Once upon a time, a rangy military commander told Napoleon Bonaparte that he was uncomfortable about being taller than his leader. Apparently, Napoleon replied, “You may be taller, but I am greater.”
Napoleon himself was 1.7 meters (5 foot 7 inches), while other historical dictators were also fairly wee – Stalin was 1.65 meters (5’5″), Franco was 1.62 meters (5’4″), and Hitler was 1.73 meters (5’8″). But is the so-called Napoleon complex real? Do shorter men compensate for their lack of height with aggressiveness and selfish behavior? Well, new research suggests they might in quite a subtle way.
A new study, published by the Association for Psychological Science, suggests that while they aren’t more likely to be physically aggressive face to face, small men are more likely to be indirectly aggressive when in competition for resources with taller men.
As the researchers note in their paper, previous research has shown that tall men do seem to have an advantage in life. They are generally healthier and better educated, have a higher social standing at work, are more likely to hold positions of power, and are generally seen as more attractive. It’s fair enough that short men might be feeling a little inadequate.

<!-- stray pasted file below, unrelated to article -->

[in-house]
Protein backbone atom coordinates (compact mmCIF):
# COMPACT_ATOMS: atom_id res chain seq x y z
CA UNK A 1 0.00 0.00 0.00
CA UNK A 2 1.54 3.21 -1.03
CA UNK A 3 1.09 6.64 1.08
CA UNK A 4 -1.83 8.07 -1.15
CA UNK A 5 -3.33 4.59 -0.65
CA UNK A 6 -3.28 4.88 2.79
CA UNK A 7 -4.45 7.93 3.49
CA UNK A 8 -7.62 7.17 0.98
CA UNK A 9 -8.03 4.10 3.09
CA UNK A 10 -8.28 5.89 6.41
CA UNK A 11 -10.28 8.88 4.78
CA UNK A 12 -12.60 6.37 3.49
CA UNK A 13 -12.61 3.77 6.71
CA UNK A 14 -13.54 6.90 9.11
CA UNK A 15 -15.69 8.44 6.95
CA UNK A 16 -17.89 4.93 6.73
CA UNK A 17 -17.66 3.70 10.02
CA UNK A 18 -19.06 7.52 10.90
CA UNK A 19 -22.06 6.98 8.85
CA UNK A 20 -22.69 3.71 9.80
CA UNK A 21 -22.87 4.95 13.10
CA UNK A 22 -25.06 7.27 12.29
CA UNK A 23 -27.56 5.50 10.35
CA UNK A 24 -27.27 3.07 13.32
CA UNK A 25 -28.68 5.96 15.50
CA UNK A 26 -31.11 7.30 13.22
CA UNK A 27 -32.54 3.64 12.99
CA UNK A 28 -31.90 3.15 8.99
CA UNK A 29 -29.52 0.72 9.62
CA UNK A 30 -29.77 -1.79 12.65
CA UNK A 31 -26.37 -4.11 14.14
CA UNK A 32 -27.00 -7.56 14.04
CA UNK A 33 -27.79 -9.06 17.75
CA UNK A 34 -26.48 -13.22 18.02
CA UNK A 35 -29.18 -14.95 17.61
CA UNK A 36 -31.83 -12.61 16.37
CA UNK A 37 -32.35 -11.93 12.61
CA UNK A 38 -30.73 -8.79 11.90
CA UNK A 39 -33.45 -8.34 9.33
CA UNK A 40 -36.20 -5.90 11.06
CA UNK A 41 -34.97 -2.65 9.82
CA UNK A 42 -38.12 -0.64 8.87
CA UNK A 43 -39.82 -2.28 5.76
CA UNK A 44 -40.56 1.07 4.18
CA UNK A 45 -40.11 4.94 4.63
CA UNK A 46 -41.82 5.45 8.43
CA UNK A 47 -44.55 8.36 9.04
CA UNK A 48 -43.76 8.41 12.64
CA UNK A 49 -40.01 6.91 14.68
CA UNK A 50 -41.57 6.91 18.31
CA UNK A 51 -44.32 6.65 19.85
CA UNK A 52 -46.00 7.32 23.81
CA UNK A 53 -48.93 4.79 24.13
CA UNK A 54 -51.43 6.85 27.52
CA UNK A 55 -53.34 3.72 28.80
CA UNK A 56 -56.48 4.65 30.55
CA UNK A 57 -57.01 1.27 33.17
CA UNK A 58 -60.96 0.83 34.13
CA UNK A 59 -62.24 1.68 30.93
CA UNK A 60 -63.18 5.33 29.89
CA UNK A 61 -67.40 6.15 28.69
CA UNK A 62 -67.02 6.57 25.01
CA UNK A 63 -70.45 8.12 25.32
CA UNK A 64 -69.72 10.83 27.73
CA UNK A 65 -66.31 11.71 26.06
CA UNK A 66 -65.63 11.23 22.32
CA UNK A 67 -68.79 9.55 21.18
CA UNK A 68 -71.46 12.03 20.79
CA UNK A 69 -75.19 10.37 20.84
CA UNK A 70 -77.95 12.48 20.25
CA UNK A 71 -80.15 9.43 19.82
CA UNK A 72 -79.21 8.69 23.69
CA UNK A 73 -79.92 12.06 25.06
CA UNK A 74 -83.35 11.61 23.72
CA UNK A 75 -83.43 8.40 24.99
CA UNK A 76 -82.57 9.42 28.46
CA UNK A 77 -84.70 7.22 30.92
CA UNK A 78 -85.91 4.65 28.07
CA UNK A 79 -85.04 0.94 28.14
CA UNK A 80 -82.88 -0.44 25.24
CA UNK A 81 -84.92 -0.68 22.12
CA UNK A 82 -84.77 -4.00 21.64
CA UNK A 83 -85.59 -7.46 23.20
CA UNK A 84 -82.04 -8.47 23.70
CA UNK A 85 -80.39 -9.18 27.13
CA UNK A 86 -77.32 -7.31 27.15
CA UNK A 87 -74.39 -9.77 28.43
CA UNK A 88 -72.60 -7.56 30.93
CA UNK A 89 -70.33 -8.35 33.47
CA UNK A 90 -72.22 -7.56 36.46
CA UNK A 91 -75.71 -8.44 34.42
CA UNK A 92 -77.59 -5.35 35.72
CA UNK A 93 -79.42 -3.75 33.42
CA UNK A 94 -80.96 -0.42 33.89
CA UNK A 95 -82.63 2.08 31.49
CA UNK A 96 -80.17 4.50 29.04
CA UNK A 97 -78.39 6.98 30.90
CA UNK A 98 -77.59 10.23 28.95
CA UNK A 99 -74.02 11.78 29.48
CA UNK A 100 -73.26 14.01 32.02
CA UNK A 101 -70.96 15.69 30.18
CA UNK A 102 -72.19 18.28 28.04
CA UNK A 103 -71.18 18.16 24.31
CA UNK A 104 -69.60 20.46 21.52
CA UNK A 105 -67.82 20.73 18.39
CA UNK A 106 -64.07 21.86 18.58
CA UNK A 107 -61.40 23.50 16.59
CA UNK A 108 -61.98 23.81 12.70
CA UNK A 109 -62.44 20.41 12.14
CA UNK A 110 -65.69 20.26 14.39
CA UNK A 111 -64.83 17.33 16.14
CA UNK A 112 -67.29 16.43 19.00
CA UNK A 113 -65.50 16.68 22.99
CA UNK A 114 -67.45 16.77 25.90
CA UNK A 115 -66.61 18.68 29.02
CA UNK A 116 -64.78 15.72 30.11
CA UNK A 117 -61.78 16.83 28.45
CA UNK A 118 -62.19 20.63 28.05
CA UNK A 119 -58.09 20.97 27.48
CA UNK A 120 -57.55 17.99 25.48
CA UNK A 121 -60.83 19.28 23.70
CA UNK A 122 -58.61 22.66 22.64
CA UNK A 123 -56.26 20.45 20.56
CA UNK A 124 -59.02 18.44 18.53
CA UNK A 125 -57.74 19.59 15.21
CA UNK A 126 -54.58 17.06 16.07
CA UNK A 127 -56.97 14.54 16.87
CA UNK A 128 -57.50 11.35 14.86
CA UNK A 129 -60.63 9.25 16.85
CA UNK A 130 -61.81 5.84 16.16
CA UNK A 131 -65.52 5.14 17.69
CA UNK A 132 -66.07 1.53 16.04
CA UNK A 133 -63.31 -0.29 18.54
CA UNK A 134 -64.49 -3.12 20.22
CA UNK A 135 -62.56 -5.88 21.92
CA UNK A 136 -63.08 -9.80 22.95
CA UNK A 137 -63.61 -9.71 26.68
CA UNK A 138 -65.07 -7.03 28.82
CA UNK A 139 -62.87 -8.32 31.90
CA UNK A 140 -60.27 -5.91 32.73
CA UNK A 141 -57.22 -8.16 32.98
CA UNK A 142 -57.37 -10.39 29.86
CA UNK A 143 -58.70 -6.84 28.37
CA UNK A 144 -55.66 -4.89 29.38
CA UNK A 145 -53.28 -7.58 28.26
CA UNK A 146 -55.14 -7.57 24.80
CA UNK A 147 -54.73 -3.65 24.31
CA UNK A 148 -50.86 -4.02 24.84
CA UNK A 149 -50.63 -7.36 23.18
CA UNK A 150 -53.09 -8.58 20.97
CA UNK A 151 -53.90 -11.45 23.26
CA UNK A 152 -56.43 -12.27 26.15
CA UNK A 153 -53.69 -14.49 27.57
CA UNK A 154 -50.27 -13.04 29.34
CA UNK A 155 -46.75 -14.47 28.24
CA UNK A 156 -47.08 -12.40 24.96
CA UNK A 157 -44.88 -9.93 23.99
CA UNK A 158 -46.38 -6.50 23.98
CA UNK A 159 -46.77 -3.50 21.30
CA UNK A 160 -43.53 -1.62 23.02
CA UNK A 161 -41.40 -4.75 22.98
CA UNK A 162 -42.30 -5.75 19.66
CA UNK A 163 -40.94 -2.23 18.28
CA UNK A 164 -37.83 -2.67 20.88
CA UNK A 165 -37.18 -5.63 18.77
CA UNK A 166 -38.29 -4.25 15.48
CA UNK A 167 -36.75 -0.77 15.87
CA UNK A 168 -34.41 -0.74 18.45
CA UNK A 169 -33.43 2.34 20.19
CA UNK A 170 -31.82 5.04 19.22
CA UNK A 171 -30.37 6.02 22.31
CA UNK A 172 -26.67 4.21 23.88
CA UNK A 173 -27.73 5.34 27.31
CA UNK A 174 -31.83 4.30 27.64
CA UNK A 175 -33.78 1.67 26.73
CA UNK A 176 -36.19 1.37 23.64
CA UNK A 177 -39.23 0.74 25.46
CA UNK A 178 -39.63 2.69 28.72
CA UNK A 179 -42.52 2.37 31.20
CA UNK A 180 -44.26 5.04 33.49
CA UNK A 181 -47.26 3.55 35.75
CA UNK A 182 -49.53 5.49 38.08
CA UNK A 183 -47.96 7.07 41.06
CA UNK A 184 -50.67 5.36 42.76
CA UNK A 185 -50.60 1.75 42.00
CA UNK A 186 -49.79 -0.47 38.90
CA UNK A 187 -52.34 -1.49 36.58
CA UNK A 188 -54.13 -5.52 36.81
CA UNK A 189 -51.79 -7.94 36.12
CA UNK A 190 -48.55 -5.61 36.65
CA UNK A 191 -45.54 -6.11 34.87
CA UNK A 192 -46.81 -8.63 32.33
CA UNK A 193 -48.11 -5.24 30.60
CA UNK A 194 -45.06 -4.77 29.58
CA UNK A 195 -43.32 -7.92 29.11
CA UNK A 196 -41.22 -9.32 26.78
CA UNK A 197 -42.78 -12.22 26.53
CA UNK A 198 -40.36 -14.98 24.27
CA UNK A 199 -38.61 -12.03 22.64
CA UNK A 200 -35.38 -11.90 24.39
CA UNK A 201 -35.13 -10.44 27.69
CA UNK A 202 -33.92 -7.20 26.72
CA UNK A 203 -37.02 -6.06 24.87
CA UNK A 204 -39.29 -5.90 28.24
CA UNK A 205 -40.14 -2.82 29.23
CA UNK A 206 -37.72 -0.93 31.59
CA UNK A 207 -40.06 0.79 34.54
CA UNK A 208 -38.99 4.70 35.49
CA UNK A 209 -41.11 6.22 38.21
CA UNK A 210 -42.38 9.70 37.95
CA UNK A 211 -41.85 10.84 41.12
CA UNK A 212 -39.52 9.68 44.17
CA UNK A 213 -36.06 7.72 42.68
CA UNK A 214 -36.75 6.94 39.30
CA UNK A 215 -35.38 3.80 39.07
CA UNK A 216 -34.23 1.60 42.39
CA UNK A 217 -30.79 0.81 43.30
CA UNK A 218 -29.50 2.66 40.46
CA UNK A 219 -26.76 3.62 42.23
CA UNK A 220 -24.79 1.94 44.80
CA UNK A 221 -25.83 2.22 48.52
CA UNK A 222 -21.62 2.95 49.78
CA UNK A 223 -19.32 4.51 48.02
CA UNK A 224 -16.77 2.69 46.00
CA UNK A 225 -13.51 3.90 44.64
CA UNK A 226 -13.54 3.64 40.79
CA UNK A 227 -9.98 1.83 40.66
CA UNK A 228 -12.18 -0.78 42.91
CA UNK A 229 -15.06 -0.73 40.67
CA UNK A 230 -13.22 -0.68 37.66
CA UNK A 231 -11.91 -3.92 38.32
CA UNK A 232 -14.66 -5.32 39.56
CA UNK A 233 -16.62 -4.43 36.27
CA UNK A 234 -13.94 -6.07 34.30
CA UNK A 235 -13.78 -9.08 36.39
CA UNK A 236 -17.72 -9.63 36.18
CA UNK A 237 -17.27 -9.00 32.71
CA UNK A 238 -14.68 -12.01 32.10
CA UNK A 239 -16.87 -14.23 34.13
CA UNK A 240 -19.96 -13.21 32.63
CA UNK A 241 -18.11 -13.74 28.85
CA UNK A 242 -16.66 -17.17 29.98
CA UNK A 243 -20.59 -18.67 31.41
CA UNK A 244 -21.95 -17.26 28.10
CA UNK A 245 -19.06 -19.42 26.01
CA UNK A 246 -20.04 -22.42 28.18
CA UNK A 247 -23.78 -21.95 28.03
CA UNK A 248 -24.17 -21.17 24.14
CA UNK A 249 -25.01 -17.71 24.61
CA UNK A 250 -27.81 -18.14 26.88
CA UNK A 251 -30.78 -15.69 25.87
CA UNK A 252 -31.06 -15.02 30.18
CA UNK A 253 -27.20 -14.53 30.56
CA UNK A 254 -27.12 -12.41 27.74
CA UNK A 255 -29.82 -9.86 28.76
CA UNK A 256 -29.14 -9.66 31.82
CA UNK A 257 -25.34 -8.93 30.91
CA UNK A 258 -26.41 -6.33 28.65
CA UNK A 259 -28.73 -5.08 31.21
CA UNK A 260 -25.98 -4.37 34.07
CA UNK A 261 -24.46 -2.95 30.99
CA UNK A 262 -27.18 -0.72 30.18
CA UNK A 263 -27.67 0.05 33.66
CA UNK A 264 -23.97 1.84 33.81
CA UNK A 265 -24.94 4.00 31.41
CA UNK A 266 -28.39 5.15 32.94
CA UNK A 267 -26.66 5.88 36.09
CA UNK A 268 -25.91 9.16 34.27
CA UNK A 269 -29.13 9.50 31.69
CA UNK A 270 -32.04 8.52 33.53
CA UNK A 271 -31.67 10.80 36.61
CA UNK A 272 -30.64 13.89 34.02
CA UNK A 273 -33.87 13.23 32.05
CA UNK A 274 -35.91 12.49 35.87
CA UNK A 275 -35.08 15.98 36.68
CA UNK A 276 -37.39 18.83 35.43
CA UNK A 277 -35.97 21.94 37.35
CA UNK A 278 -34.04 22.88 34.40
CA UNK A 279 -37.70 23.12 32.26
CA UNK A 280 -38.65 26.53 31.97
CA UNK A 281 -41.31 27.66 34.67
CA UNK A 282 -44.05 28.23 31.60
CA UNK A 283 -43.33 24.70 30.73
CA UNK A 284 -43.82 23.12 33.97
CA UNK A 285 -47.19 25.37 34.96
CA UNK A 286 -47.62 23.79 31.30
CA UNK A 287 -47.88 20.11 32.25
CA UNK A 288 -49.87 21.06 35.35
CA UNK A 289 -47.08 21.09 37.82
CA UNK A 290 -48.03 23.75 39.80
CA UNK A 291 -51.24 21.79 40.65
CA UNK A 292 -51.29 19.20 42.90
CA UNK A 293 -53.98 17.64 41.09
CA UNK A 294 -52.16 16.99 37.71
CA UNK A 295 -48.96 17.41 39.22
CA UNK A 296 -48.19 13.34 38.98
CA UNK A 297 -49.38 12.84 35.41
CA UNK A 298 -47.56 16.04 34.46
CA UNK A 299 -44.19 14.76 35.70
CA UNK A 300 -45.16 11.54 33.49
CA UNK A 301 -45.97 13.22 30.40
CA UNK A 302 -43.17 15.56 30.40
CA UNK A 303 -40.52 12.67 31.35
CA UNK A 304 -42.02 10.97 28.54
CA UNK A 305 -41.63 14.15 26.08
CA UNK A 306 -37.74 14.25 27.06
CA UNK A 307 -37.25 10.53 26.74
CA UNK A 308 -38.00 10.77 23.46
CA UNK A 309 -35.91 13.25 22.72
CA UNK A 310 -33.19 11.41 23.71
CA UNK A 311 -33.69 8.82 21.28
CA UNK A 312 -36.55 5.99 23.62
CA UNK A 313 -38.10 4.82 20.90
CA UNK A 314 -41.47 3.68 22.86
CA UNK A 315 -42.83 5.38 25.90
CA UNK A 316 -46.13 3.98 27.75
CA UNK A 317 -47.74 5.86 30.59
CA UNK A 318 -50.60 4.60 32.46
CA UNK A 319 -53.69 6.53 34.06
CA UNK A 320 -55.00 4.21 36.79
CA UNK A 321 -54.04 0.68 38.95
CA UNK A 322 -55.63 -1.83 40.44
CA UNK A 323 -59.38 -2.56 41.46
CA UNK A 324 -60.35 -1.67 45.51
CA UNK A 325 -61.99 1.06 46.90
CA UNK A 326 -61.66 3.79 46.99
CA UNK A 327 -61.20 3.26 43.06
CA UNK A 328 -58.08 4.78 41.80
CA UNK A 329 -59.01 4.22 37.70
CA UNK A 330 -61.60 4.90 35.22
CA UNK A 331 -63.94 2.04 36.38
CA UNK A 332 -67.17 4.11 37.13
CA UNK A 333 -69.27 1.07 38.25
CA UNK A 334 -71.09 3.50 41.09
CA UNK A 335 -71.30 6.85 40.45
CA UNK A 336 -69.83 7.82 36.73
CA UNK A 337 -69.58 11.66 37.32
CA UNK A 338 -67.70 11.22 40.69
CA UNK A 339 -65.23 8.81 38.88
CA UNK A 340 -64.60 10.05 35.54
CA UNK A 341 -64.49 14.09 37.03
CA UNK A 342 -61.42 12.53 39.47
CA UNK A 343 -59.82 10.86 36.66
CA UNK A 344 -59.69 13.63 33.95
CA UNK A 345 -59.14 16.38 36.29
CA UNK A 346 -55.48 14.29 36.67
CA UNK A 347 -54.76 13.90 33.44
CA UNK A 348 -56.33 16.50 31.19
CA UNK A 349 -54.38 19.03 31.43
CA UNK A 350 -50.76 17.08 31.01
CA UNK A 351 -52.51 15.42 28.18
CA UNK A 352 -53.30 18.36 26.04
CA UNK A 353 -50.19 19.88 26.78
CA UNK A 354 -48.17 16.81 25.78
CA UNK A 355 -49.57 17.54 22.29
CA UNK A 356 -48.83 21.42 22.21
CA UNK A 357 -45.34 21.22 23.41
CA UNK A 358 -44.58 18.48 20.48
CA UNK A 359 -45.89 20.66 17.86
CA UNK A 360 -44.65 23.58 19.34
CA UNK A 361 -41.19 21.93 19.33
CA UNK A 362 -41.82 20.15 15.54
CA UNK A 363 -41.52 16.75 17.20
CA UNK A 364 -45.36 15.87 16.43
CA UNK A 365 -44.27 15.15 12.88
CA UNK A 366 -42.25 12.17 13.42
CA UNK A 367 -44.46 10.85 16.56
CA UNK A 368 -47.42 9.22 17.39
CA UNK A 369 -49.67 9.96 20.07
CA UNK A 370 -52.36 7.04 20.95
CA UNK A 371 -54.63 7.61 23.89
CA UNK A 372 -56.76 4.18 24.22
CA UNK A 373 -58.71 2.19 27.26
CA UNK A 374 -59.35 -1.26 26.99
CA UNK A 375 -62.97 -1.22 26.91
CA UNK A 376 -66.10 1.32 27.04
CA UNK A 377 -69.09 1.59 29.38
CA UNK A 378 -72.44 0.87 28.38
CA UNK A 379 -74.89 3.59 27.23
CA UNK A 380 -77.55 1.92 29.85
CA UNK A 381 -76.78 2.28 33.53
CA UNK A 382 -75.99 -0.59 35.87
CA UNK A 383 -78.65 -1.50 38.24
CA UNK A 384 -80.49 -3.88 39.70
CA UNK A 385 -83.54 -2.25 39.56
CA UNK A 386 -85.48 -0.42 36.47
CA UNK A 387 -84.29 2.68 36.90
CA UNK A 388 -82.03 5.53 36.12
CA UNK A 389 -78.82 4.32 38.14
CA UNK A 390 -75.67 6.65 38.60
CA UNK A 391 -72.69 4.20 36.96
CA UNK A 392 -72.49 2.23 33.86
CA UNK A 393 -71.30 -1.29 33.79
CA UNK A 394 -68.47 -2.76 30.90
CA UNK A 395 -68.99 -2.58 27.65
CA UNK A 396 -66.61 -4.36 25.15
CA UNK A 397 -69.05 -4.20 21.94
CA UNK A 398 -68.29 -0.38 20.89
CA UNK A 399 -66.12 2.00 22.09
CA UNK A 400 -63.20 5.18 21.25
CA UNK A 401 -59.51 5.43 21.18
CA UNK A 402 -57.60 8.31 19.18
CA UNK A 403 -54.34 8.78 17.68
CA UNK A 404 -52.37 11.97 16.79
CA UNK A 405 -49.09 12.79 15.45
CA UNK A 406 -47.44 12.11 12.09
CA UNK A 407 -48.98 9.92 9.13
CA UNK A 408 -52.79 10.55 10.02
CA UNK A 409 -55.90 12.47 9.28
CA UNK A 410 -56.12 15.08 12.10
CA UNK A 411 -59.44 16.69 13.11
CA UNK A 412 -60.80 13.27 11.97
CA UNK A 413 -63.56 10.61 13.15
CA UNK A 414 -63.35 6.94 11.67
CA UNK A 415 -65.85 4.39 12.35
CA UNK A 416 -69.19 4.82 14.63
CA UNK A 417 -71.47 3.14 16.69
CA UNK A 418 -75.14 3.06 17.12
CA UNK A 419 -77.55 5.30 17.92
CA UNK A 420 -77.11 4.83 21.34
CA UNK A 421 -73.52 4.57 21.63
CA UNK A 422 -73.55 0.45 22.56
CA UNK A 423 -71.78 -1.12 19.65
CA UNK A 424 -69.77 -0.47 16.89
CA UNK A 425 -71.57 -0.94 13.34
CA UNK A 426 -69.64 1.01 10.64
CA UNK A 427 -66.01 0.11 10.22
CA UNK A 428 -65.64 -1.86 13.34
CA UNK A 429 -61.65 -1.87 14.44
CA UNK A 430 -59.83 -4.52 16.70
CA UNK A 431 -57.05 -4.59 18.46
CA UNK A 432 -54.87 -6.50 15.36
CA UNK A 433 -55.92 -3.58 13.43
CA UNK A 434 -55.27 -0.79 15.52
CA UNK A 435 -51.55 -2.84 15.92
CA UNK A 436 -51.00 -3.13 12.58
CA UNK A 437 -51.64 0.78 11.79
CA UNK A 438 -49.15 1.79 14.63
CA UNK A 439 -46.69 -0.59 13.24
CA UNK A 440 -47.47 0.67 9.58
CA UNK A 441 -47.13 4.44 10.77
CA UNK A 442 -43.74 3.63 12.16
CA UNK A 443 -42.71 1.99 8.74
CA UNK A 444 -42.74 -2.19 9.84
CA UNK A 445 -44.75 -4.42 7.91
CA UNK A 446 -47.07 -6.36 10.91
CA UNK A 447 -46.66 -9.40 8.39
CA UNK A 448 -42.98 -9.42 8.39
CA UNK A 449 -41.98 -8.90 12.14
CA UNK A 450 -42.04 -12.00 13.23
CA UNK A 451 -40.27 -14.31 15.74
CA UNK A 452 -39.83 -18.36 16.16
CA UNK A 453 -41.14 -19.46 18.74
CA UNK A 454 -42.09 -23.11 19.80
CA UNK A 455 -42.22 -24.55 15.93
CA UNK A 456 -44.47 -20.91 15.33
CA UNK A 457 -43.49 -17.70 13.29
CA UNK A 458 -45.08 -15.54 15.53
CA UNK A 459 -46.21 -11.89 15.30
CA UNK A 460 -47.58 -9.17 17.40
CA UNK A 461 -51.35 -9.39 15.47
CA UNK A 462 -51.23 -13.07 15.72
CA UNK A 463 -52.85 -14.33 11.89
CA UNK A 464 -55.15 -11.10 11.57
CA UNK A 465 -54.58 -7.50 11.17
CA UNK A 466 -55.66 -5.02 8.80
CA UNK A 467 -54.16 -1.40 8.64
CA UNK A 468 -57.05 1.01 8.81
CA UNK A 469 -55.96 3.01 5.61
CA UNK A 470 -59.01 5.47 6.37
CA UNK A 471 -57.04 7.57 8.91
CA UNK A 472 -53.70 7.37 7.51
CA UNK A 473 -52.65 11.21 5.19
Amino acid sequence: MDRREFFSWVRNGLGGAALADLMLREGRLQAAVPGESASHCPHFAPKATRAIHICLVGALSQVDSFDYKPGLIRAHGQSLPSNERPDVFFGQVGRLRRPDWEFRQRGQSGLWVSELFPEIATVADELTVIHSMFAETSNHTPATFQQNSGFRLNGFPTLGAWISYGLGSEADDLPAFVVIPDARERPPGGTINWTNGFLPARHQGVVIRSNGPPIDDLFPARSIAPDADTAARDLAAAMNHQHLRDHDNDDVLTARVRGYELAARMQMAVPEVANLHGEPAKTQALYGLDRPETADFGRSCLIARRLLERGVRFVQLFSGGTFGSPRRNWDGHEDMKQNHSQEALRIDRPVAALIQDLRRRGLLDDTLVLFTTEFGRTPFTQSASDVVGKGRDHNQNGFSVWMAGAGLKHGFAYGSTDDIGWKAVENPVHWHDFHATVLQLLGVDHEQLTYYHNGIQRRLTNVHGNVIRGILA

To conduct their study, the researchers used a series of games. First, they conducted a pilot study, using both men and women. The participants filled in a questionnaire about whether they ever felt small, and then mingled with one another to get a sense of each other’s heights. They then played the Dictator Game. This involved sitting in an isolated cubicle and being given eight €1 coins in an envelope. They were told they could take as many coins as they liked, and any left behind would be given to other participants. They found that when men felt small, they took more coins, but the same effect was not found for women.
Next, 21 pairs of men played the Dictator Game against each other. They were introduced before the game and told they were each other’s opponents. They were given chips representing 10-cent coins and could decide how many they kept for themselves. They then played another game – the Ultimatum Game – which was similar to the Dictator Game except the players could see how much money their opponent had allocated to them and accept or reject the offer. Rejection led to neither participant receiving any money.
The researchers found that short men were more likely to keep more money if their opponent was taller only in the Dictator Game. The shortest men kept an average of 14 out of 18 coins for themselves, but the tallest man only kept nine.
However, smaller men weren’t greedier in the Ultimatum Game, nor were they aggressive in another game that involved spiking their opponent’s drink with hot chili sauce.
Therefore, the researchers concluded that short men are more likely to alter their behavior to secure resources when they feel physically less competitive, but only when there are no repercussions.
So, short guys might not be more aggressive to your face, but they might try and sneakily get ahead if they’re feeling a bit small.